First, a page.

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The spectrum of dowsing belief

I’m sitting in Luton airport where I have a few hours to kill before my flight back to Glasgow, following a very successful BSD Tutor Orientation weekend. Eleven potential tutors were present, including one chap who had come all the way from Kathmandu and had been waiting over two years to attend the course – such is the kudos that the BSD Training courses have these days.

During a discussion around the topic of Universal dowsing truths vs. personal beliefs, I came up with the concept of a ‘Spectrum of Dowsing Belief’. At one end of the spectrum, we have the tangible target dowsers – those who dowse for archaeology, water, or other practical features – who adopt a rational, materialistic paradigm to explain dowsing; e.g. it must be due to some sort of electromagnetic disturbance over the target that we are picking up with our rods, and any other opinion is simply New Age fluffiness and is bringing dowsing into disrepute. There has to be a rational scientific explanation, even if we don’t understand it just yet.

At the other end of the spectrum, where you will find the intangible target dowsers – those who dowse for earth energies, auras and such like – you can find some individuals who will attribute the dowsing ability to a ‘gift from God’ or some other higher source, spirit guide, guardian angel or whatever; and who say that dowsing needs to acknowledge this spiritual aspect more in order to survive.

This dichotomy has been quite prevalent in BSD membership for some time; there are those who are adamant that we have lost sight of the roots of the Society and we should get our focus back into the traditional aspects of dowsing; and those who want us to publicly embrace the more esoteric, spiritual and even magical aspects of dowsing. Such is the church that the BSD inhabits, and as you can see it’s rather broad!

In reality, most dowsers (and indeed most BSD members) fall somewhere in the middle of these two extremes. I’m definitely somewhere towards the esoteric end of the spectrum myself, but I don’t have any problem with accepting that in all probability we see only a small part of the overall picture, and that there is undoubtedly a larger truth behind the whole. It’s a quantum Universe out there, and reality can be something of a non-Newtonian fluid these days.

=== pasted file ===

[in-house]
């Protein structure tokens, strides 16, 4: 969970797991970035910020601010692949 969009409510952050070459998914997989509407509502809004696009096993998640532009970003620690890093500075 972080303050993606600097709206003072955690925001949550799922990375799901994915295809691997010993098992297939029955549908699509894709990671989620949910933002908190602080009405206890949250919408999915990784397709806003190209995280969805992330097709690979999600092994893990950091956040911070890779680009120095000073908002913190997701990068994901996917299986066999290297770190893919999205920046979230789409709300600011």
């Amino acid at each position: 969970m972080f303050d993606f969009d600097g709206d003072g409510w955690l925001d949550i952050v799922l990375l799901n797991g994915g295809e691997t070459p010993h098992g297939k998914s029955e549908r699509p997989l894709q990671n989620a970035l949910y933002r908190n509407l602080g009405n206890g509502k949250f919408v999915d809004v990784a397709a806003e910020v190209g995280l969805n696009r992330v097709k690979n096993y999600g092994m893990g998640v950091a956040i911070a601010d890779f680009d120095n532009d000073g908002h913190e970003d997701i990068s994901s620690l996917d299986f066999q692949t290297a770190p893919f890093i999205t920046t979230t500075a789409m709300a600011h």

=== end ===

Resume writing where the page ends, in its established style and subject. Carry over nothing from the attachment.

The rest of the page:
The point for the Tutors is that they cannot afford to pitch their teachings towards either end of the spectrum, no matter what their personal paradigm may be – their students in all likelihood will have a different perspective and spiritual belief system, and they have to be encouraged to assimilate the dowsing experience into that in their own fashion. We need to remain objective and acknowledge that there are many paths to the ocean of Truth. The important thing is that dowsing will help them to find their own path.


Grahame Gardner is a professional dowser and geomancer specialising in house-healing work involving geopathic and technopathic stress, and the creation of sacred spaces. He is a Registered Tutor with the British Society of Dowsers, is listed on their Professional Register, and served as President of the Society from 2008-2014. He is also a founder member of The Geomancy Group. This article is from his personal blog Western Geomancy.

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3 comments to The spectrum of dowsing belief

  • Your writing is excellent and by far some of the coolest I’ve found online. Great work and hope to see you again soon!

  • Very cool content that you’ve worked on here. I agree with you on every angle, thanks again for making the post!

  • Kipu Inad

    Great discussion. And I REALLY like that you practice what you preach. That’s when you can tell a post has come together.
    And I’m also fascinated by how fresh you made the routine [admit it: what you just shared has been regurgitated millions of time. ;-)].
    Ben Johnson said people don’t need taught as much as they need reminding.
    Good work.

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